Living Theatre Creates Film Production Branch
The Living Theatre has a new creative outlet: film! The legendary company, which recently gave up its home on Clinton Street, is forming “Love Every Style Productions (L.E.S.)” Brad Burgess, the Living Theatre’s executive producer, talked with us recently about the new project, which is meant to expand the theater’s reach, to engage with a new digital audience.
The creation of L.E.S. Productions does not mean the Living Theatre is abandoning the stage. It’s latest production, “Here We Are,” closed on Clinton Street last month, as Judith Malina’s experimental company works towards establishing a new home at the Clemente Soto Velez Cultural Center. “Here We Are” will make a return engagement at CSV next Tuesday-Friday. Malina, who lived above the Clinton Street theater space, has moved to the Lillian Booth Actors’ Home in New Jersey; she remains creative director of the company she co-founded in 1947.
The film production company will be led by Burgess, along with Living Theatre members Albert Lamont and Eric Olson. They’re already working on the first project, a short starring Malina, with Burgess, Lamont and Olson in supporting roles. They are not quite ready to announce the subject matter, but Burgess said it would be a “sweetheart surprise to the community.”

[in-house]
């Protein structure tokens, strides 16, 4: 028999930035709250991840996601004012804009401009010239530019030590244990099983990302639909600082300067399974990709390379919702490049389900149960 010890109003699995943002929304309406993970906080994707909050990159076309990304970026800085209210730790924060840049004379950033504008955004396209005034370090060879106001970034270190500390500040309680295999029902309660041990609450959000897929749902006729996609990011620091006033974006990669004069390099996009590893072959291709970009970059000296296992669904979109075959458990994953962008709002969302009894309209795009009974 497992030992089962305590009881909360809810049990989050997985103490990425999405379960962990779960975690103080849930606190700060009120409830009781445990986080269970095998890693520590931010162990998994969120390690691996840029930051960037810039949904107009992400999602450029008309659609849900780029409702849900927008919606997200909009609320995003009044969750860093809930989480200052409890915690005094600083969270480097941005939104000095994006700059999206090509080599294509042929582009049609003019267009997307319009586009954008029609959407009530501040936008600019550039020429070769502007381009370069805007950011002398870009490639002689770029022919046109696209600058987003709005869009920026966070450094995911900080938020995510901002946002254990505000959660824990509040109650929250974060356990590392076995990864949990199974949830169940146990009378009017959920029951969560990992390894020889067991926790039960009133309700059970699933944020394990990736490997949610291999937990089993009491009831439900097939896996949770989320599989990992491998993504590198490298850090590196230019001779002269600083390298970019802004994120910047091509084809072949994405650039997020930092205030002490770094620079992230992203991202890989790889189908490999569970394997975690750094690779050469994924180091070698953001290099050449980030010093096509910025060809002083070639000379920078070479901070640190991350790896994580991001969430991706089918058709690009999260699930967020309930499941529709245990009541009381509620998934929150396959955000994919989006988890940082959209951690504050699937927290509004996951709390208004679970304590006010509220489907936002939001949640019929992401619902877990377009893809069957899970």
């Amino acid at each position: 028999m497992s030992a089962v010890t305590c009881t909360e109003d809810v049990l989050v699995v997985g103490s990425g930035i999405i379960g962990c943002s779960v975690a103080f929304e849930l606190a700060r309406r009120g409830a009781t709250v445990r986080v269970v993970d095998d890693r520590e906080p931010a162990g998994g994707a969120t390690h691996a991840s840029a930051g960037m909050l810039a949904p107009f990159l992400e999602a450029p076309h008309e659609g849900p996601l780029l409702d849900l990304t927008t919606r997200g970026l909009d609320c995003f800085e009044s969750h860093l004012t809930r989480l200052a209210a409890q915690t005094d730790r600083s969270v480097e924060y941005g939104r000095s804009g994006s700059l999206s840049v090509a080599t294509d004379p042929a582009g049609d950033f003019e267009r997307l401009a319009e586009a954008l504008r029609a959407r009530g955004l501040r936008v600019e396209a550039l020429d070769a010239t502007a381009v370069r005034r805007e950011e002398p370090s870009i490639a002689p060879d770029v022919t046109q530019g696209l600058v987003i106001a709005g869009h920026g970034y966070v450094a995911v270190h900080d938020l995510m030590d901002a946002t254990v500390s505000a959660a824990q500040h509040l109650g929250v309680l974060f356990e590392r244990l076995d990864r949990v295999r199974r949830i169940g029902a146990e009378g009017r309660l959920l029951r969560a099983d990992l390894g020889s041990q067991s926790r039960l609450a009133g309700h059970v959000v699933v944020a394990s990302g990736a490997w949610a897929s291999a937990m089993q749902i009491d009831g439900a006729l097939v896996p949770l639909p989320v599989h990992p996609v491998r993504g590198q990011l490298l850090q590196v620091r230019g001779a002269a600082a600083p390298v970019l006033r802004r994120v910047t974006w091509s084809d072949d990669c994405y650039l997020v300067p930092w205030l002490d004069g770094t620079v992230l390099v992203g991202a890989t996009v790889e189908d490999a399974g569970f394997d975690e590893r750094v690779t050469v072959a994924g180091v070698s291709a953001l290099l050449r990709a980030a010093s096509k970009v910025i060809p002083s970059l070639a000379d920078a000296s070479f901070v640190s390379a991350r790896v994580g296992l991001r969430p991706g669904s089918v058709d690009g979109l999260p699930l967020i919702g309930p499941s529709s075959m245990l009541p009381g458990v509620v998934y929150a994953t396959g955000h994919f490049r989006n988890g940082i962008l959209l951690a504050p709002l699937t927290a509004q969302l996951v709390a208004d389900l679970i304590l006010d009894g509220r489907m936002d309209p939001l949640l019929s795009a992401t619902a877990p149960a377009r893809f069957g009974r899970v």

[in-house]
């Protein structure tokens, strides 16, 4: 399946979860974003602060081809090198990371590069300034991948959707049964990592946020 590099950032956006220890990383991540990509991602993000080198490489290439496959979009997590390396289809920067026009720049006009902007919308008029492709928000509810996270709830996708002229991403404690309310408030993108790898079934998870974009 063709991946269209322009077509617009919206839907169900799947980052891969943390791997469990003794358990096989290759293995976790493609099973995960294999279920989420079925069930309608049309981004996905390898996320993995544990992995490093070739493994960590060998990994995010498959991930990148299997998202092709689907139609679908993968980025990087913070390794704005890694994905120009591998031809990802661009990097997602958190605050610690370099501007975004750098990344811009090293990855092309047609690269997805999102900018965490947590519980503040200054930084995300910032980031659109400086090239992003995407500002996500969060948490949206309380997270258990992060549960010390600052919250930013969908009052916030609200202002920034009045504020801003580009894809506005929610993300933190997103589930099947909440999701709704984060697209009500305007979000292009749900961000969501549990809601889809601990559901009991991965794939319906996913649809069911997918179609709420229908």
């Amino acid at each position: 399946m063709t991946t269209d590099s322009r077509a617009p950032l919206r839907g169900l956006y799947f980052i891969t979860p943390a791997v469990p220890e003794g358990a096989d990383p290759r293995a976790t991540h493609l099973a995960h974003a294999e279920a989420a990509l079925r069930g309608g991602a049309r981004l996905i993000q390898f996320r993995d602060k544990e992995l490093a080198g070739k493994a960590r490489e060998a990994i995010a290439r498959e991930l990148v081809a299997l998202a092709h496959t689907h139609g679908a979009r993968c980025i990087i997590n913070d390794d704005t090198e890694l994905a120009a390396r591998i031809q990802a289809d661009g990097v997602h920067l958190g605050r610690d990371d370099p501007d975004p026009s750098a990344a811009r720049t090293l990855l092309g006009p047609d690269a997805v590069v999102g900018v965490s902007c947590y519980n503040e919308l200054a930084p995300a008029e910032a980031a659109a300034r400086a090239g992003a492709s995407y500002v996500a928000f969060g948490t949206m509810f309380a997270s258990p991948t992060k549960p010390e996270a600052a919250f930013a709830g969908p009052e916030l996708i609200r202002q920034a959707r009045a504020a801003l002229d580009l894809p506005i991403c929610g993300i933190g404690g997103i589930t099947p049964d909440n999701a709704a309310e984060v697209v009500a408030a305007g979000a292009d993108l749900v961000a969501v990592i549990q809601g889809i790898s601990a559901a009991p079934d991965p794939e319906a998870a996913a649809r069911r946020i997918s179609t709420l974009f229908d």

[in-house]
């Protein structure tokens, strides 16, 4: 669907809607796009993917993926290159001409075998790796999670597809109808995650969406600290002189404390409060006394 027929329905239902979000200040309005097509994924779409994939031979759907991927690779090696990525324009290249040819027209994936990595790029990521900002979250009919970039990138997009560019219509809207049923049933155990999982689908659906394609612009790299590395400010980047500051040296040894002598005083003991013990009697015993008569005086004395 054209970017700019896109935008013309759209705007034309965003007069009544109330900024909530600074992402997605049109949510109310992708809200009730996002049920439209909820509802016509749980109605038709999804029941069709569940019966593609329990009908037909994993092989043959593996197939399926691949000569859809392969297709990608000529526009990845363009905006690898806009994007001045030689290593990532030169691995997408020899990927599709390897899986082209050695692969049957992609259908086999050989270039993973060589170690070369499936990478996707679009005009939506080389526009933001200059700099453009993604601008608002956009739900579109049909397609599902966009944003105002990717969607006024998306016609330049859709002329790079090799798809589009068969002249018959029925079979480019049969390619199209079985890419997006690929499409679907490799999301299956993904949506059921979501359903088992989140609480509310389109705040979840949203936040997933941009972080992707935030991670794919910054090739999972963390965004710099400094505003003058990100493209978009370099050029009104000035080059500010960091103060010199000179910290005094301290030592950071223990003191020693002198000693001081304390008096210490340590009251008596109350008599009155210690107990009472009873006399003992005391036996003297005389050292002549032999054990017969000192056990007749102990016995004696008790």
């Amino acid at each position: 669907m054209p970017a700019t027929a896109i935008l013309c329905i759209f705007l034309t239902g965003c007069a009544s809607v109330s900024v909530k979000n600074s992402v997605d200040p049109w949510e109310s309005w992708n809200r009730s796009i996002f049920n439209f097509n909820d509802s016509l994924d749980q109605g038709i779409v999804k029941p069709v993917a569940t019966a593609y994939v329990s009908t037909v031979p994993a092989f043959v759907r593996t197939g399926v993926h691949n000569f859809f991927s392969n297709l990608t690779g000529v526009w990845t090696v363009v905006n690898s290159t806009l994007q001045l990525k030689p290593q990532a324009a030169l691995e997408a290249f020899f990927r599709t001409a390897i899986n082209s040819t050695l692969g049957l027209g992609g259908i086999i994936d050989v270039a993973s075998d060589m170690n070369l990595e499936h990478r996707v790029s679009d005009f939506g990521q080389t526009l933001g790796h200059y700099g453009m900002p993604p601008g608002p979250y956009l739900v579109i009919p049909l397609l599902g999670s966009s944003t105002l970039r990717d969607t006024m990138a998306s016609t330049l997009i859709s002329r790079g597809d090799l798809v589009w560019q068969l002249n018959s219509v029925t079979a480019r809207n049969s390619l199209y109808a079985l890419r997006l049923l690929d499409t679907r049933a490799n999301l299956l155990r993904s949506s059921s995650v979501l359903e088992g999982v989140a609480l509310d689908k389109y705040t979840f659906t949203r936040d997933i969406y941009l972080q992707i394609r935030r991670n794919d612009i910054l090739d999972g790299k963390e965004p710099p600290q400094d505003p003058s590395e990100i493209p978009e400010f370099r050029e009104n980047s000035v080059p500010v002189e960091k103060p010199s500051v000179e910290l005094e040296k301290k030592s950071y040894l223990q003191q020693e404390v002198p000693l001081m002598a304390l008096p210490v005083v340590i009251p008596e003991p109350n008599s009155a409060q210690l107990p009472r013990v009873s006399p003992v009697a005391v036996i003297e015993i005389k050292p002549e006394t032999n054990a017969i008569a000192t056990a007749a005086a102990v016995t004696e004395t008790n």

There will be local fundraising campaigns in support of each project in order to, as Burgess put it, nurture a “community of engaged and invested producers participating in the creation of art they can care about and (that they) feel is also theirs.” Half of the money raised for each film will go to a charitable cause tied to the subject matter. Relieved of the intense financial pressures surrounding the Clinton Street lease, Burgess explained, the Living Theatre is “looking for creative fundraising ideas that bring arts groups and artists and local community together in ways that are mutually beneficial and that dynamically encourage progressive social political behavior.”
He noted that Malina historically used the money earned in her film roles to support the Living Theatre’s productions. As the company begins a new era, film is once again being looked at as a way to ensure that her “Beautiful Nonviolent Anarchist Revolution” lives on, and thrives, in the years to come.